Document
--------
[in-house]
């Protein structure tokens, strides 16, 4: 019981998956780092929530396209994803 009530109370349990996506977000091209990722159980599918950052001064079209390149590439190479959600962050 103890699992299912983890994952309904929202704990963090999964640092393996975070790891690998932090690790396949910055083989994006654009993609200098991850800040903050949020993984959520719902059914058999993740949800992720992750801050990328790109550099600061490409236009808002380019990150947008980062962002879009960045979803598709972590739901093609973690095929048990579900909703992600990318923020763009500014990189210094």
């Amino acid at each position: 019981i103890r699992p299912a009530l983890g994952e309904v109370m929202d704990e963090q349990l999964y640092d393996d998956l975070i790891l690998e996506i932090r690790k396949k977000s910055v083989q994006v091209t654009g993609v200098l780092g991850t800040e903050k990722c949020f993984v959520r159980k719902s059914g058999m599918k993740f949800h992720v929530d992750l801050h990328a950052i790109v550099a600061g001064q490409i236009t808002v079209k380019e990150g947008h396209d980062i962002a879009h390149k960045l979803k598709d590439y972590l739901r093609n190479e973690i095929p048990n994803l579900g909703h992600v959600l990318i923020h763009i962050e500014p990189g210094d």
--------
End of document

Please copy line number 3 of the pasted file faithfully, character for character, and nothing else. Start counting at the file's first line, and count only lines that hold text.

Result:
């Amino acid at each position: 019981i103890r699992p299912a009530l983890g994952e309904v109370m929202d704990e963090q349990l999964y640092d393996d998956l975070i790891l690998e996506i932090r690790k396949k977000s910055v083989q994006v091209t654009g993609v200098l780092g991850t800040e903050k990722c949020f993984v959520r159980k719902s059914g058999m599918k993740f949800h992720v929530d992750l801050h990328a950052i790109v550099a600061g001064q490409i236009t808002v079209k380019e990150g947008h396209d980062i962002a879009h390149k960045l979803k598709d590439y972590l739901r093609n190479e973690i095929p048990n994803l579900g909703h992600v959600l990318i923020h763009i962050e500014p990189g210094d």